Ultimately, it’s detailed execution at the employee level, and not strategy, that gets things done. And execution requires rules. Rules set boundaries (as in inventory buying), assign priorities, tell you when to fold (that staffer not paying her way), and “how to” do something (as in, “Every initial interaction with a customer must end in an open-ended question.”) In Simple Rules: How To Thrive In A Complex World, Donald Sull and Kathleen Eisenhardt make the case for — as the title of their book indicates — keeping it simple. There’s just too much information in the world for a rule to address every situation. And besides, while specificity may make frontline employees’ jobs easier, too much eliminates their need to think and diminishes their sense of ownership. Most customer-facing situations in business are generic anyway and have a standard solution (or an adaptation of one). They don’t require the intervention of the boss. This has another big benefit — it frees you up to focus on the decisions that are important and move the needle. As for how to devise those Simple Rules, Sull and Eisenhardt have some simple guidelines: Users suggest the rules, data trumps opinion, and give the rules a test drive.

18. Deal with Dissent

It’s possible, and even likely, that some of your frontline employees will voice objections to your strategy. They may think the leaders have chosen the wrong approach or have decided to play in the wrong space. If this happens, listen carefully and sincerely. “Every failed strategy had people on the frontline who expressed concerns,” says Simons. It’s a manager’s job to allow bad news to bubble up to the top of the organization. Simons urges though that once those concerns have been heard and dealt with, then people need to fall into line with the agreed strategy, regardless of their opinion. For those who seem determined to play the game of “Yes, but” (offer a solution, and they’ll find a reason to reject it), the right response is to refuse to play along, because their real motive is to prove the situation is irresolvable. Break the cycle by agreeing sympathetically. Or ask: “What do you plan to do about it?” says the entrepreneur Trevor Blake in his book Three Simple Steps.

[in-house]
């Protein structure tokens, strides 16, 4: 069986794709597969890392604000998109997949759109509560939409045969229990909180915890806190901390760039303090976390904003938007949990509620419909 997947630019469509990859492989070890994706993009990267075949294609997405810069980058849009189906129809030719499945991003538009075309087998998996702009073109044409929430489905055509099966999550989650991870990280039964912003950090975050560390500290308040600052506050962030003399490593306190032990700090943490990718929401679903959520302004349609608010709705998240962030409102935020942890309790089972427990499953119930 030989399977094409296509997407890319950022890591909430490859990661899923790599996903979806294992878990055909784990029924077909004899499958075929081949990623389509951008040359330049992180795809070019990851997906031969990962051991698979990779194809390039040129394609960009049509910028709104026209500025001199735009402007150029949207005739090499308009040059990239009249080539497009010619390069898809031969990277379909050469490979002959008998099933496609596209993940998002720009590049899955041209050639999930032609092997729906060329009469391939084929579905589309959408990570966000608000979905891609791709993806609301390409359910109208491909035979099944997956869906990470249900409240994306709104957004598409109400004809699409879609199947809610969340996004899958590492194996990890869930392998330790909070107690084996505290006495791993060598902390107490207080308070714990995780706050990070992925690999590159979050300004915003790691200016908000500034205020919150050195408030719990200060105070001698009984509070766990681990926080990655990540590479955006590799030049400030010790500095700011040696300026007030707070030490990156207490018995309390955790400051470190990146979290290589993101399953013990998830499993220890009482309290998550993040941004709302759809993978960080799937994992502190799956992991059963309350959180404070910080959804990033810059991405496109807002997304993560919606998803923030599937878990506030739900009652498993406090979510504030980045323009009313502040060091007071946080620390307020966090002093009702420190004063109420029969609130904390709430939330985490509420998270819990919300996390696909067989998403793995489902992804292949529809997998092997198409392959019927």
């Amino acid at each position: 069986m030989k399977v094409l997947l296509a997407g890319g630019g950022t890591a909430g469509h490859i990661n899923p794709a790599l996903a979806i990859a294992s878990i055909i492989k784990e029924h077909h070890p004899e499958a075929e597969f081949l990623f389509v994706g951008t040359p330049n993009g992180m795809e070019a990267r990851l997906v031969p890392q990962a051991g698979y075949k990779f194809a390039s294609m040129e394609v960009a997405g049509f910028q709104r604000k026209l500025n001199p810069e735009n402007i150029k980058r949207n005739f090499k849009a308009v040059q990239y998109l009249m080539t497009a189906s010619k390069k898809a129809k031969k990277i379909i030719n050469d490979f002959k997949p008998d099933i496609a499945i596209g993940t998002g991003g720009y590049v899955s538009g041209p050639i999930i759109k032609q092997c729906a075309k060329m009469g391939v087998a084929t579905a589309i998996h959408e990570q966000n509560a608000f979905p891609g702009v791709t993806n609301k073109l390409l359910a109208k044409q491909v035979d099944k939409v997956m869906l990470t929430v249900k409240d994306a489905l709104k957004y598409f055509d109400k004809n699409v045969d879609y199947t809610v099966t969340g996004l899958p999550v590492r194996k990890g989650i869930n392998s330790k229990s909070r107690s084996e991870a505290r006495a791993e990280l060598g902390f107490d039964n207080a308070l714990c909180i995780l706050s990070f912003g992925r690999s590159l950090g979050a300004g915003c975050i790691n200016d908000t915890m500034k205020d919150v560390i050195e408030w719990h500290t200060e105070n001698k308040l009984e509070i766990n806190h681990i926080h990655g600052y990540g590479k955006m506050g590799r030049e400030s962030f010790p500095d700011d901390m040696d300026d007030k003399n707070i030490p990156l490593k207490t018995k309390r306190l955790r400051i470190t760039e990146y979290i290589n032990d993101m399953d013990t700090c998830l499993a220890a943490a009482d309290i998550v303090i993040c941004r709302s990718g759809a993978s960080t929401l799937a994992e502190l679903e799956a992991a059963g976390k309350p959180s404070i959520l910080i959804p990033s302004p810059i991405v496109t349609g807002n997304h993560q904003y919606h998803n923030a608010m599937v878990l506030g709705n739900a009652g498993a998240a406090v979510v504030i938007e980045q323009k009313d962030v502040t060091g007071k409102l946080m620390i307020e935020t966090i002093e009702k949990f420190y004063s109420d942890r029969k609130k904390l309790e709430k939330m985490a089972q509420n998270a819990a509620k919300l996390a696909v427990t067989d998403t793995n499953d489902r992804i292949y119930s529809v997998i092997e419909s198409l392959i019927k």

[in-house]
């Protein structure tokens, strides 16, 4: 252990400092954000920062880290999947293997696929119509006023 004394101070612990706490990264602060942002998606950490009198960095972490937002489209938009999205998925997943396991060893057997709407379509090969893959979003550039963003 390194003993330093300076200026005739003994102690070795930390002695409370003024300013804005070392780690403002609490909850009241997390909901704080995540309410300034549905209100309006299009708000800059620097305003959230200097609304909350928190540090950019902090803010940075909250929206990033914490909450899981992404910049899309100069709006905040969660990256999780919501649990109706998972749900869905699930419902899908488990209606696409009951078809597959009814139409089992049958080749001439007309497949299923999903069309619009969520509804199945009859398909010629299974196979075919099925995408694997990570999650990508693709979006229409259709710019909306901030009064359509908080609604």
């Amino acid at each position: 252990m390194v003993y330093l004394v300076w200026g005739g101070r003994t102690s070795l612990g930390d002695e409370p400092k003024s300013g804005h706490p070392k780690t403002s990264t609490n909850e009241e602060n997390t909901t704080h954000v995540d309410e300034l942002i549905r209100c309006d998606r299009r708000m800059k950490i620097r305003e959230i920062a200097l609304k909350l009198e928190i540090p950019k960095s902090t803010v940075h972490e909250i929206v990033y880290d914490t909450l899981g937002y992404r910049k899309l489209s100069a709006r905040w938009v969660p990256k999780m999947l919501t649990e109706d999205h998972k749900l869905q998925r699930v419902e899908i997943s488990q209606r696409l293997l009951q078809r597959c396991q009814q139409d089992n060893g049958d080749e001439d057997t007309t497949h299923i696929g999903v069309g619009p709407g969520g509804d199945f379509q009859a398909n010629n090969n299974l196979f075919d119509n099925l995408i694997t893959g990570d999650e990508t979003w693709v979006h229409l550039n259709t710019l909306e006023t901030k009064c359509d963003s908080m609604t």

19. Take Care of the High & the Low

Humans typically don’t like change. And the two groups most resistant tend to be the lower performers and — surprisingly — high performers, says Neilson. The low performers because they fear they will struggle, and the high performers because they have found a way to succeed in the existing system, so they tend to see the problem as other people needing to get it together and be effective. As a result, change seems like unnecessary overhead that is liable to get in the way of their actual work. “Essentially, low performers need to know the ‘what’—what the expectations are in the new order of things — while high performers need the ‘why’ of the change explained,” Neilson says.

“Before you try to introduce any kind of ‘performance management’ to a team, the first step is to bring in standards, support, and accountability. Once you have that, you can clearly communicate where people need to develop, give low performers the help they need, set them up to be successful, and if it still doesn’t work out … let them go,” he writes in Results: Keep What’s Good, Fix What’s Wrong, And Unlock Great Performance.

For high performers, it will be hard, but it will be extremely effective, so take the time, he counsels. Hone your explanations on them, hear them out, and work to earn their trust. They usually wield outsize influence in the workplace. Once you have their support, other employees will quickly get on board.

20. Aim, Fire, Do